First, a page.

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Published: December 11, 2007

 
 

Why Your Next CEO Should Come from Inside

One professor at Harvard Business School refers to the benefits that come from the interaction of different skill sets and personalities as “creative abrasion.” Great leaders understand that there is strength in recruiting for diversity so that teams of insiders never get a monolithic view of things. The melding of those different perspectives drives creativity.

S+B: Given the news events of the last few weeks in particular and the turnover in financial services, what can we learn from the recent run of sudden successions? And what can we glean that’s not obvious?
BOWER:
Based on press accounts of Merrill Lynch and Citigroup, I would say that we have very large, complex organizations now operating in the financial sector. They are tremendous in scale and scope. The job of running them is immense. These institutions are under enormous pressure to perform short term. Managing the balance between short-term performance and risk management and building for the long term is complex, and is probably beyond what one individual can fully oversee as CEO.

There need to be teams working together that can discuss all the dimensions of the problems facing the firm. It certainly seems in this instance, in both cases, that risk management really broke down. And it’s not clear to what extent the teams were working to control that process. We appear to have firms that were focusing mostly on delivering results. Merrill’s drive for profits and Citigroup’s immediate need to deal with scandal seem to have taken priority over long-term risk management. When we look around, we can see that, apparently, most financial institutions have some garbage on their balance sheets. The ones that are getting hurt are those that didn’t recognize that early enough and start hedging against it.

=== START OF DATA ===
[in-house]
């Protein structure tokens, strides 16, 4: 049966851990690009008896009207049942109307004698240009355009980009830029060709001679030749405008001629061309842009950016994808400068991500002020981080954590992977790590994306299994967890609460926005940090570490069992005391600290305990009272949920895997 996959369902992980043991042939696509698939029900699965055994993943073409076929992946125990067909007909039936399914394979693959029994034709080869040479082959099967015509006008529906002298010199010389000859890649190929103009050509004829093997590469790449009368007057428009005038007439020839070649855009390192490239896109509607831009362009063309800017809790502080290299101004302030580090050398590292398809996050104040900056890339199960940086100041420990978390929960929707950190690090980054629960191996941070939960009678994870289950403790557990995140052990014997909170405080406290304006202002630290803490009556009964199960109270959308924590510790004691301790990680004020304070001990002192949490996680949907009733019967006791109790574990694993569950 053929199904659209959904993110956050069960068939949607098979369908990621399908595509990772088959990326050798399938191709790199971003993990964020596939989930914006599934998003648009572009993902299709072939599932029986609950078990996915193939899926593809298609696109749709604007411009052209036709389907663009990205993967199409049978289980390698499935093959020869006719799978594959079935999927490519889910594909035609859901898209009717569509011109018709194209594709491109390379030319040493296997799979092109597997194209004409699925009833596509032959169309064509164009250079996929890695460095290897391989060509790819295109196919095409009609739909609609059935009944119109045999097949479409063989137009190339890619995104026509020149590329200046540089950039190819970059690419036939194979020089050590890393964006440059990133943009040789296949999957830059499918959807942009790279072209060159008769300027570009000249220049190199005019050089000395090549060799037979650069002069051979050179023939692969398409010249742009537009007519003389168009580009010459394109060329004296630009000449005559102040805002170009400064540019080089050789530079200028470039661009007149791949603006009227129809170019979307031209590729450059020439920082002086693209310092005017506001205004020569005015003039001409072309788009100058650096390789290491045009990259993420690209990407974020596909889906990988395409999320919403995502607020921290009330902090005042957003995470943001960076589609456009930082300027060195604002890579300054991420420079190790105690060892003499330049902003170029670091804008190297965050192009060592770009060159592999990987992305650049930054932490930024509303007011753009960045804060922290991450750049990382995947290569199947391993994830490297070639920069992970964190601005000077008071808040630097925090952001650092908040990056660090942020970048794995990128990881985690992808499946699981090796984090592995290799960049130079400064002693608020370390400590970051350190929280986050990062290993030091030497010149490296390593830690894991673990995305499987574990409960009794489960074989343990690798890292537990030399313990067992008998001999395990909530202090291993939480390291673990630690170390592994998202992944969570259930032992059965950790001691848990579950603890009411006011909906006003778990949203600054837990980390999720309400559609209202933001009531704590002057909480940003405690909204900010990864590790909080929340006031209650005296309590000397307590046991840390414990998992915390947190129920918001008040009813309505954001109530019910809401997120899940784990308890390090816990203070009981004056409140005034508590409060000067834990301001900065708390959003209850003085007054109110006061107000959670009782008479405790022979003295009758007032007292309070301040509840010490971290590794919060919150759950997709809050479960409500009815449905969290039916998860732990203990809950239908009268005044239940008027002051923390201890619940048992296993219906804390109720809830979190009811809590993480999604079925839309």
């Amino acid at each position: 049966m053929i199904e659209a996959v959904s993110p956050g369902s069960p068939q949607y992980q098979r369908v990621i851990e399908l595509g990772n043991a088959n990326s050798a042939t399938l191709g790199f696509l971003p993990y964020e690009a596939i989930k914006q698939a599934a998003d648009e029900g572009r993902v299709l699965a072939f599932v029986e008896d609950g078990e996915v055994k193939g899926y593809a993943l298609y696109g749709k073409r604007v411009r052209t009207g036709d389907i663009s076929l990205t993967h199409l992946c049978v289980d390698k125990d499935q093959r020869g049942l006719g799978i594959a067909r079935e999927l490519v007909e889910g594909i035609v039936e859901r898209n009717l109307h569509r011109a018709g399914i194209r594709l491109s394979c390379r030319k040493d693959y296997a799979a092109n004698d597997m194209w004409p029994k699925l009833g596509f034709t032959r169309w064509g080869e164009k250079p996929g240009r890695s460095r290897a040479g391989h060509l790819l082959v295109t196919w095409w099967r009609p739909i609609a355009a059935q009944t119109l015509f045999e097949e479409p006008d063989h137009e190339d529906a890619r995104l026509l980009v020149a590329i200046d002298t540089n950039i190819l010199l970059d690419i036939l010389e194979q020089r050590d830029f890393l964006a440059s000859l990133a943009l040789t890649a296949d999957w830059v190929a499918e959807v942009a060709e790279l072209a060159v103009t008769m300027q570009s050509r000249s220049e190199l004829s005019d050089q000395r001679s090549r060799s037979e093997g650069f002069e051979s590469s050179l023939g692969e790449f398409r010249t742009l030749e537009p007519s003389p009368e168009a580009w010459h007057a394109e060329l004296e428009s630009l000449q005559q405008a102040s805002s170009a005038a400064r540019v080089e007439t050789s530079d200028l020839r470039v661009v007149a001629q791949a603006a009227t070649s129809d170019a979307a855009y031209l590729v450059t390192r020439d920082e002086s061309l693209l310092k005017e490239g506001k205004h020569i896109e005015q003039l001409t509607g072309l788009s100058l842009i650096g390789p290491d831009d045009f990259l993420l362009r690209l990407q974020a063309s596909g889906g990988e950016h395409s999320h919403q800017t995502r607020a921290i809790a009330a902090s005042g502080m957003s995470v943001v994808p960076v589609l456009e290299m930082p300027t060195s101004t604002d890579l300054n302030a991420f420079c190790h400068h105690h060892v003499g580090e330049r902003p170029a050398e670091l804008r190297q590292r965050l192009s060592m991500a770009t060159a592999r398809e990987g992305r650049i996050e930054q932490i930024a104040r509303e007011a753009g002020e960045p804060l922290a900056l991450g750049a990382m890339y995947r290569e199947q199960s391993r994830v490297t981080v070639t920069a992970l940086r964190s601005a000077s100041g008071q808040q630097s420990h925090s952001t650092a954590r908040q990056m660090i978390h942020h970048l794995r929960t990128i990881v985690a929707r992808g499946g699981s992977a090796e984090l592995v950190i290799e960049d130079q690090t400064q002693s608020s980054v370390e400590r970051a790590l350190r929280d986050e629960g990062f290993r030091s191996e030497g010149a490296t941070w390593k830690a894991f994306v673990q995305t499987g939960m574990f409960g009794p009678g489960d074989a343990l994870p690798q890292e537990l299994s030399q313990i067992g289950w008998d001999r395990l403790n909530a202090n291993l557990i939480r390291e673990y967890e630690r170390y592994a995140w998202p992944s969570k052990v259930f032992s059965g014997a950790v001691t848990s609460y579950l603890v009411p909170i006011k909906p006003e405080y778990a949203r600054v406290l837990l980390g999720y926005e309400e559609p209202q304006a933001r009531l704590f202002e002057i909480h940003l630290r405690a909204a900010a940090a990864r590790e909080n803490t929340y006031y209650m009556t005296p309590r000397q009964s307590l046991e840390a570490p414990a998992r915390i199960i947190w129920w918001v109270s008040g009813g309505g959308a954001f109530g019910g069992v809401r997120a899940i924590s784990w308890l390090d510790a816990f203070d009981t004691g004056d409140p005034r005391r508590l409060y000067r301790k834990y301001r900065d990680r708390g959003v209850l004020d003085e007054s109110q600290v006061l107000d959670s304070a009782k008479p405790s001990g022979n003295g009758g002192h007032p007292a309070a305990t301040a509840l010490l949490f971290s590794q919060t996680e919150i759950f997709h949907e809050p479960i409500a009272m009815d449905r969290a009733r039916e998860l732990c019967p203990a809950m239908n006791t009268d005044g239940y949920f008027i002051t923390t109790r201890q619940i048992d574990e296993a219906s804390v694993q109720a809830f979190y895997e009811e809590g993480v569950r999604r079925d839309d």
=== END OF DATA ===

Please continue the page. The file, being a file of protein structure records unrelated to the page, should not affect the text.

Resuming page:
It’s discouraging that, at each of these companies, when the board of directors decided the circumstances required changing the CEO, there were no obvious inside candidates to choose. That is the dilemma facing companies that haven’t thought enough, in advance, about developing the executive talent they will need.

Author Profiles:


Steven Wheeler (wheeler_steven@bah.com) is a senior vice president with Booz Allen Hamilton based in Cleveland, Ohio. He leads the firm’s work focused on strategic leadership and has served multiple industries with a focus on consumer packaged goods and durables.
 
 
 
 
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Resources

  1. Joseph L. Bower, The CEO Within: How Inside Outsiders Are the Key to Succession Planning (Harvard Business School Press, 2007): New research on the challenge of finding the next chief executive. Click here.
  2. Chuck Lucier, Steven Wheeler, and Rolf Habbel, “The Era of the Inclusive Leader,” s+b, Summer 2007: Annual CEO succession study reveals the average time frame a leader has for change: seven years. Click here.
  3. Steven Wheeler, Walter McFarland, Art Kleiner, “A Blueprint for Strategic Leadership,” s+b, Winter 2007: How to build an organization in which executives will flourish. Click here.